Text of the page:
Conserve water.  Use less energy.  Go Green.  Drive less.  Walk more. Eat more vegetables, less red meat.  Exercise 30 minutes a day.

We are bombarded with information on topics such as these.  But does all that information affect our actions?  Does that information illicit true behavior change?

A large number of studies show that while education and advertising can be effective in creating awareness and in changing attitudes (we know we should take shorter showers), changes in behaviors rarely occur as a result of simply providing information (do we actually set the 5 minute shower timer?).  Barriers exist for behavior change that information alone cannot address. (Social Marketing to Protect the Environment). Instead, behavior change is most effectively achieved through initiatives that focus on removing barriers to an activity, while simultaneously enhancing the activities’ benefits (ibid).

This does not mean that information bombardment is all for not.  Information is essential for communicating that a problem exists and that there is a solution to the problem. And audiences often become engaged when they understand the source of a problem, like pollution. But this is not typically enough to get people to change their behavior.  (We still drive to the grocery that is 5 blocks away).

Additional strategies are required to get residents to transform that information into action. In the public relations programs focused on behavior change that Cook + Schmid has implemented, we have discovered that residents often want to conserve, for example, but are overwhelmed to the point of paralysis by the huge amounts of information with which they are presented.

To achieve behavior change, it’s critical to go beyond the typical public relations and marketing tactics and to provide clear and specific steps that residents can take. And to do that, you must know your audience.  Cook + Schmid has designed and implemented successful behavior change campaigns by carefully identifying specific goals for a program and going beyond providing information to include interaction on a personal level.

Lake full to the top with water.

Lake Oroville before the drought.

Water receeds from the shore as the lake shrinks.

Lake Oroville after the drought.

While achieving sustainable behavior change will always be a challenge, we have conducted campaigns that have been statistically successful. We believe that to develop a program that results in true behavior change requires:

  • Prioritizing the desired behaviors
  • Identifying the barriers to behavior change
  • Identifying the relevant key messages and prompts
  • Identifying the tactics to achieve change and overcome barriers

Please read the following steps for a successful behavior change campaign, as outlined in Behaviour Change for Combating Climate Change.  Implement them, and see the difference between changing attitudes and awareness, and changing behavior.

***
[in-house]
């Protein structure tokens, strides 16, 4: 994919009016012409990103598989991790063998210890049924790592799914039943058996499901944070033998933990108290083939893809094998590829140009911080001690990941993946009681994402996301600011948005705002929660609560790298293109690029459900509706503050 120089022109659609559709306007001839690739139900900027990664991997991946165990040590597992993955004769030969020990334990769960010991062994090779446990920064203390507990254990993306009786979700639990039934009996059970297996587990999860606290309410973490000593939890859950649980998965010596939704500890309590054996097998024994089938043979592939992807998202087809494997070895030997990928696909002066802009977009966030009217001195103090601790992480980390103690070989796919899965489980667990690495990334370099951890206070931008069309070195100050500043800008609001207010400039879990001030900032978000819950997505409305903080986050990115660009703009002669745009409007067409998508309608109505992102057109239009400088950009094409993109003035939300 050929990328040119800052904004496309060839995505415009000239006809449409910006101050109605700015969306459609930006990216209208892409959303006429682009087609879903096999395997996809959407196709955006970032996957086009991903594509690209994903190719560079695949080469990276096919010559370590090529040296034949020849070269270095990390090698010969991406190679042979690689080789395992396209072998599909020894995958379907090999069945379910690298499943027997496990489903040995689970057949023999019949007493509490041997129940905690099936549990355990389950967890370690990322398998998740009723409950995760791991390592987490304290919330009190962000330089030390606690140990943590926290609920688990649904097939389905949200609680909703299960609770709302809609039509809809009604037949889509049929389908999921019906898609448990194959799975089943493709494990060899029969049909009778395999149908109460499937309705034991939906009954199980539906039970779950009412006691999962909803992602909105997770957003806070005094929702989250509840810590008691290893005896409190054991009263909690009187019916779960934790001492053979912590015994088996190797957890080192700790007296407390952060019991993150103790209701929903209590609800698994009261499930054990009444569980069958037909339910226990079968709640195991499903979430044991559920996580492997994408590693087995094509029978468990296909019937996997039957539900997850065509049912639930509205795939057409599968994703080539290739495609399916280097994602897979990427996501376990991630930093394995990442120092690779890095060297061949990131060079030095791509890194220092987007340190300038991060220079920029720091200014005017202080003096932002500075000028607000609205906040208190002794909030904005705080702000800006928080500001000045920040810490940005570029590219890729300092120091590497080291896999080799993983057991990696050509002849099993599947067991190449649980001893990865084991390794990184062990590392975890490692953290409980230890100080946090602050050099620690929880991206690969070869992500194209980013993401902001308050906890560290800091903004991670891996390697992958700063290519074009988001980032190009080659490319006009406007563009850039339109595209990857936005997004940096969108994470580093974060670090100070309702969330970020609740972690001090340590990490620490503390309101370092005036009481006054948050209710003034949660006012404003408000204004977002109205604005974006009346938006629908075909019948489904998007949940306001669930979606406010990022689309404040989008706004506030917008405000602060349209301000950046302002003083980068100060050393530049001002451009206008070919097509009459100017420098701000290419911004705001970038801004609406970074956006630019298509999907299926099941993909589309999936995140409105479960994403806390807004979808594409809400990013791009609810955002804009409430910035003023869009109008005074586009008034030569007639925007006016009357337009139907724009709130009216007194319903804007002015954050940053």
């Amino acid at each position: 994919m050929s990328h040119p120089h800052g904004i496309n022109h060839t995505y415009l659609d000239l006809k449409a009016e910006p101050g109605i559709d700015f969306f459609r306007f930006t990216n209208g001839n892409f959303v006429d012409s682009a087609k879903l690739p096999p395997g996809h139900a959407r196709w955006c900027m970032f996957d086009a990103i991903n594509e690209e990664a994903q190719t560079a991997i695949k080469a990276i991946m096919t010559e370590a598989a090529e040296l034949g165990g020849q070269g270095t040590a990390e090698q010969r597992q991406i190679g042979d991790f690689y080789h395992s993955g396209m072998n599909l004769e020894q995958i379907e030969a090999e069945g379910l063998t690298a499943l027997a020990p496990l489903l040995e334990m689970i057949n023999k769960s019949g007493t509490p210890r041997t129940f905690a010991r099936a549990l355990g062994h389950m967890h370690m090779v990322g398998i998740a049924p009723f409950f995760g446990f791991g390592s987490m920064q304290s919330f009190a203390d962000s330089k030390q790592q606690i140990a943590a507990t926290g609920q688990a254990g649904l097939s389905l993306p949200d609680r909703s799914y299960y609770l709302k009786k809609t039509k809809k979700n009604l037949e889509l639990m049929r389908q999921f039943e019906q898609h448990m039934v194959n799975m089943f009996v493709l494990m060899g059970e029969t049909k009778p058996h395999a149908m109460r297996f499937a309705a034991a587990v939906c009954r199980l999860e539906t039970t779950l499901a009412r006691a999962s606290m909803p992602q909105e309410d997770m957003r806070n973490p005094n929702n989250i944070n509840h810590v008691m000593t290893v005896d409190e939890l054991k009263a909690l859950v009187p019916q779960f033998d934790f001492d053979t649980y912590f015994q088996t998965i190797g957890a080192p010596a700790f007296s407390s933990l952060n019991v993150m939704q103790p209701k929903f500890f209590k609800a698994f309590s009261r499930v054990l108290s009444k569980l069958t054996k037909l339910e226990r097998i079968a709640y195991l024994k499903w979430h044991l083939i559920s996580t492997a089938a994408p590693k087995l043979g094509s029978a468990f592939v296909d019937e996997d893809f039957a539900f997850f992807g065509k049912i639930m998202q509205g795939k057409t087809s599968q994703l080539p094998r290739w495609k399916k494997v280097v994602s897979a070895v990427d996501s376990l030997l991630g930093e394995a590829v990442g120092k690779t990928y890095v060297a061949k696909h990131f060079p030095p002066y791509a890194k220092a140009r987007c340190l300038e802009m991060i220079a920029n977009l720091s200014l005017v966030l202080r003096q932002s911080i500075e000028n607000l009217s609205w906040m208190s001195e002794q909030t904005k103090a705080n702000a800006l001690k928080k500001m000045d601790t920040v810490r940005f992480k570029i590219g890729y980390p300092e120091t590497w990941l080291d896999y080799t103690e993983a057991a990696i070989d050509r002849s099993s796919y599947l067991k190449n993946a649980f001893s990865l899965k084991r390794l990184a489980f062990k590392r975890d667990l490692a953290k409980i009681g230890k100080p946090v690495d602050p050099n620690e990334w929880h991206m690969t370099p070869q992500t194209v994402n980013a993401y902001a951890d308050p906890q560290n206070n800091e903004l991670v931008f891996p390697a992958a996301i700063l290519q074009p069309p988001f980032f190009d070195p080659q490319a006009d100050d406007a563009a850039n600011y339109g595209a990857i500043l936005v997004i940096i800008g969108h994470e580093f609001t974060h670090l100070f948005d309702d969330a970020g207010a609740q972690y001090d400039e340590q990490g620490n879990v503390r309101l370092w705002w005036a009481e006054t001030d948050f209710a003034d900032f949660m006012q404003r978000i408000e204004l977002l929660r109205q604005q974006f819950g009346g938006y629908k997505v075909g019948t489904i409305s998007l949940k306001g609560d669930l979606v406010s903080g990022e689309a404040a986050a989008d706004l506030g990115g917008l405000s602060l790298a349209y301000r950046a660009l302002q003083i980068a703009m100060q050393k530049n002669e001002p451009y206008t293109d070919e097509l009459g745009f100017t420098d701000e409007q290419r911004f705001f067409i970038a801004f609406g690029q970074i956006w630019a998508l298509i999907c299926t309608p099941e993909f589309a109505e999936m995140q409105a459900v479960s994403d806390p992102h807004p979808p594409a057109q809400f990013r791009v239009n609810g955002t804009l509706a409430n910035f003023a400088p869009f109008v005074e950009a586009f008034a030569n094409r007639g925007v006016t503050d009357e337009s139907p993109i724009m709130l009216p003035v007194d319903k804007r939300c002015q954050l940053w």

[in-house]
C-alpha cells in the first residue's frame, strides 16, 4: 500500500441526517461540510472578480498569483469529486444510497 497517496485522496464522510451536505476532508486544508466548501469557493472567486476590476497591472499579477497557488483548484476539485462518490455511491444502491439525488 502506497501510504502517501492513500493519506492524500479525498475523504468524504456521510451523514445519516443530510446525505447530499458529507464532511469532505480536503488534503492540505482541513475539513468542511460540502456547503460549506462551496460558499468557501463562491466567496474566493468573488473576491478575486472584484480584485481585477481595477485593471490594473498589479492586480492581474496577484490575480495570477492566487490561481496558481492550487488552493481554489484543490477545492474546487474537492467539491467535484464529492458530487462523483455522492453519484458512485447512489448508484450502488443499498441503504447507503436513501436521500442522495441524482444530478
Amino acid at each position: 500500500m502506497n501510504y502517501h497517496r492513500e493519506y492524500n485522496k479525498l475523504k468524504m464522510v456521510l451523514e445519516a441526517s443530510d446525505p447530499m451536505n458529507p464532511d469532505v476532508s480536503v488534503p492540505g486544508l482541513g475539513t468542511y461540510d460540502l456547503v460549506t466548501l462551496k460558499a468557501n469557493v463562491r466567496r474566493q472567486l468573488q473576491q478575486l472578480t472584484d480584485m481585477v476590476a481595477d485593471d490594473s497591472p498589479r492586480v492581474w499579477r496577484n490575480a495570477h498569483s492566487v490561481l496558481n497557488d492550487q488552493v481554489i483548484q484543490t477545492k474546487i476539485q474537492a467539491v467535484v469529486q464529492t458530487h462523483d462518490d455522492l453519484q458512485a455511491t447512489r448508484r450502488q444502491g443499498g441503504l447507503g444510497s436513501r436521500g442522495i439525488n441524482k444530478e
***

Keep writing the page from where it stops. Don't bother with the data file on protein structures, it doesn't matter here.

Here are some things to keep in mind when trying to create sustainable behavior change:

  1. Understand your audience. Research their values, aspirations, behaviors and barriers to change. This can be accomplished through survey research and focus groups as well as observational field studies.
  2. Messaging. Understanding your audience will help develop messaging that will resonate with residents. Sometimes the best motivator to conserve is saving money. Sometimes it’s something else, depending on the community. Our research has shown that referring to benefits for future generations is often a good motivator for sustainable behavior change. In addition, care must be taken with negative messaging, which often can backfire.
  3. Social forces. Community based social marketing is about changing social norms. In order to do this, face-to-face contact is important. Respected peers, family, and colleagues can be effective advocates and allies. Peer pressure can be a powerful tool.
  4. Visualization. Campaigns are most effective when residents can see the threats or benefits of their actions. If these are too abstract, achieving results can be difficult. This is why, in one of our water conservation programs, we use yard signs to communicate how much water neighbors have saved. Other tactics include social media or infographics. For Southern California water districts, we created collateral materials with dramatic photos of depleted reservoirs that showed clearly the severity of the drought.
  5. Use a credible source of information. Choose spokespeople who are highly trusted by your residents, such as a community leader. Sometimes the agency leading the effort works well.
  6. Commitment. When people formally commit to do something, their likelihood of following through increases dramatically. Start with a small request, like putting a small sign in a window supporting conservation or a “like” on Facebook, then move on to asking for larger commitments.

Achieving sustainable behavior change is always a challenge. But prioritizing goals, doing the research to identify barriers and developing a strategy to help residents overcome those barriers will be more successful than just throwing information at the problem.